The concept of ‘Islamophobia’ conflates criticism of the Islamic faith with anti-Muslim prejudice and thence with racism to argue in effect for a blasphemy law. The notion of ‘transphobia’ piggybacks on the gay liberation movement to argue for the legal abolition of biological sex as a meaningful category for rights or entitlements, and in the process renders the very notion of homosexuality meaningless. White nationalism makes the argument: if everyone else is allowed to speak from their ethnic heritage, why shouldn’t we? And why shouldn’t we lay claim to the best that Western culture has offered, seeing as others wish to impute to us all the worst? (This maddening trope is excellently tackled here). And men’s rights activism turns the language of feminism against itself to claim that not only are women not oppressed, in fact the entire project of feminism is a plot to obscure the enslavement and subjugation of men, performing all the nastiest, most dangerous and violent jobs in society to precisely no thanks or appreciation.

I don’t have any proposed solution to any of this. It probably needs a deeper analysis of the dissolution of that field of presumed human universals, upon which the previous battles of liberation politics were founded, than I’m capable of while sat on a sofa watching Teletubbies with a poorly toddler. But that image of the fungus-infected ant leaving its nest and climbing, zombie-like, to exactly 25cm above the forest floor comes back to me whenever I see (for example) self-styled feminists castigating other women for refusing to refer to the Soham murderer Ian Huntley as a ‘she’.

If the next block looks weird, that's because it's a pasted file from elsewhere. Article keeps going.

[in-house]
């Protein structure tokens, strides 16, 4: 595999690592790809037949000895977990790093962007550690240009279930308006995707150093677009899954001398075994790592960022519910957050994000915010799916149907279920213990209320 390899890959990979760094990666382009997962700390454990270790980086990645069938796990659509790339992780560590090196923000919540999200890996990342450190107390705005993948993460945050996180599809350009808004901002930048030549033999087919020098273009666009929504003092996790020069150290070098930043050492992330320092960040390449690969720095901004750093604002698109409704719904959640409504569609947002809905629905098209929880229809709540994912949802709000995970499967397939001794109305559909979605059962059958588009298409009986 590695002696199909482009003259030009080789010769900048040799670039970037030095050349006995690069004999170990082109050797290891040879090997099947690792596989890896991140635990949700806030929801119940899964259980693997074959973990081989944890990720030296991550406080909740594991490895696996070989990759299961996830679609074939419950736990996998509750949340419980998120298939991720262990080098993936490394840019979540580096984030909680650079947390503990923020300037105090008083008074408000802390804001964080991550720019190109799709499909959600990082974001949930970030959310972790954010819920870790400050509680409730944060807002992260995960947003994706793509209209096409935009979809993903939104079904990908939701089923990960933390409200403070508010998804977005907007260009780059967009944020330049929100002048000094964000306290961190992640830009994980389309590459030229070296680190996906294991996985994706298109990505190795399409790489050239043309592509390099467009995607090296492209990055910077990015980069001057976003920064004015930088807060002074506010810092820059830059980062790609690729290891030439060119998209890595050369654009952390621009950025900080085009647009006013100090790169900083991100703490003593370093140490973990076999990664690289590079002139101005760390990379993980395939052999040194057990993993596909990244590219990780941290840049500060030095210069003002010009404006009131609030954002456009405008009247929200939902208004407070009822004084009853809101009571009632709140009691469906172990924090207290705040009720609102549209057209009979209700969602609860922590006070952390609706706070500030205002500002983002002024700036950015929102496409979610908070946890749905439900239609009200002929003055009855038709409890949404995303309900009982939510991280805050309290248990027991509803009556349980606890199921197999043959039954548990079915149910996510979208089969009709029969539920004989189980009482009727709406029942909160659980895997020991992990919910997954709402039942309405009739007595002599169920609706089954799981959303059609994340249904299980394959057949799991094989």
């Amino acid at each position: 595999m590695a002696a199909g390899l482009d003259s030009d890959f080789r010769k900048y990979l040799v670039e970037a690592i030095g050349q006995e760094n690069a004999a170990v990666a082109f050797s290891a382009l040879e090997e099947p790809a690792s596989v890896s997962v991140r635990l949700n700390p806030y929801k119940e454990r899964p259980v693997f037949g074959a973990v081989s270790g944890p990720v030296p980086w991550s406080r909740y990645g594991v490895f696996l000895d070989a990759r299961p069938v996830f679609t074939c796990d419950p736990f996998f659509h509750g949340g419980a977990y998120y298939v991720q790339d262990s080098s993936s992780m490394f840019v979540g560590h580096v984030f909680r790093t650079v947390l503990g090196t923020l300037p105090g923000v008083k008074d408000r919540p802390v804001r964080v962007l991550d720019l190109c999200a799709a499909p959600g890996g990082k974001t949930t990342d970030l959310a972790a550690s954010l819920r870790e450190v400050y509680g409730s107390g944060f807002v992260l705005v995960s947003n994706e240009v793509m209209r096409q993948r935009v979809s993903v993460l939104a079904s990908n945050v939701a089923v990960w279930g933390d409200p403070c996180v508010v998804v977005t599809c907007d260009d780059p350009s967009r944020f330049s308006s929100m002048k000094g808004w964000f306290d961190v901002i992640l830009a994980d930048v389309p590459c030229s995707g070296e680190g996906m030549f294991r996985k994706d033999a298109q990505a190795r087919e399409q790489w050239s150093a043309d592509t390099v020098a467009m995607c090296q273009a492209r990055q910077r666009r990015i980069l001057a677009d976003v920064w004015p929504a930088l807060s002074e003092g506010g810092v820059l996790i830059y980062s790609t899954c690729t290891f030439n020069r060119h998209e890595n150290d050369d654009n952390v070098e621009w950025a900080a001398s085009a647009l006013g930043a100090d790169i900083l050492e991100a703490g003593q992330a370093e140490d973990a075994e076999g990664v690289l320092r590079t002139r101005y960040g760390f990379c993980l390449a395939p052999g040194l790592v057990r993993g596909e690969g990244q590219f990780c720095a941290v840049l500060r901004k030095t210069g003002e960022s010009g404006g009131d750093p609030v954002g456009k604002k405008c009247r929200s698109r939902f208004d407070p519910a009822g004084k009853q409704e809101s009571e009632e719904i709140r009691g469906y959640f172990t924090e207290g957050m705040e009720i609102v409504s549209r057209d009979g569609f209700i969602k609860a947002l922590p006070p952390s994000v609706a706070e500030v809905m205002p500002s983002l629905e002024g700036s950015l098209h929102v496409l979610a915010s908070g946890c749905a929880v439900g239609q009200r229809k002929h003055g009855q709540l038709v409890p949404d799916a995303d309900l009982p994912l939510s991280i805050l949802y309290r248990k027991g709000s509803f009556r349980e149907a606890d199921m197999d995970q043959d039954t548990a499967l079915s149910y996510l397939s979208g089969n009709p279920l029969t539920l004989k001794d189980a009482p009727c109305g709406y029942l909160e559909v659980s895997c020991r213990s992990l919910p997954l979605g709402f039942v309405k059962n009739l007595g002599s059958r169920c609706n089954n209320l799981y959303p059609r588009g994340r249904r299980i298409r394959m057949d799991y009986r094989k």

Why gender critical feminists must hold their noses and stand with Tommy Robinson

Last Sunday, thousands marched through London in support of freedom of speech. You wouldn’t know it to look at most national papers. The rally featured a range of speakers including libertarian-left Scot ‘Count Dankula’ (best known for being convicted and fined for teaching his girlfriend’s pug to perform a Nazi salute on video) along with alt-right provocateur Milo Yiannopoulos and former EDL leader, Tommy Robinson.

Not a nice bunch, for the most part, if you’re of a generally leftish persuasion. Fine. But here’s why gender critical feminists should stand with Tommy Robinson, who has been permanently banned from Twitter for posting material critical of Islam. Because when it comes to defending free speech – even for abhorrent views – provided that speech stops short of inciting violence, he’s right.

The mealy-mouthed phrase ‘Oh of course I believe in freedom of speech, but…’ is heard ever more often among those who wish to be seen as nice, progressive, normal and appropriately leftish. And as it creeps further into normal language, it is increasingly not just those on the fringes of the Overton window who fall victim to the ever narrower definition of what is and is not acceptable speech to make freely.

Having mobilised free speech arguments to challenge the status quo from the 1960s onwards, the New Left has by now (for all that it lost the economic one) comprehensively won the culture war. But, having won, the New Left has gone on to develop an ideological immune system to consolidate that victory, and to prevent any insurgent ideas from threatening its hegemony.

One might characterise this immune system as a determined collective capacity to ignore, mock, smear, misrepresent, delegitimise and where necessary deploy more forceful methods of silencing any voice on the fringes of public discourse that challenges its orthodoxies. Adherence to these orthodoxies is enforced – on pain of expulsion from ‘polite society’ – every bit as pervasively as was regular churchgoing once upon a time. Nowhere is this more clear than in the trans juggernaut.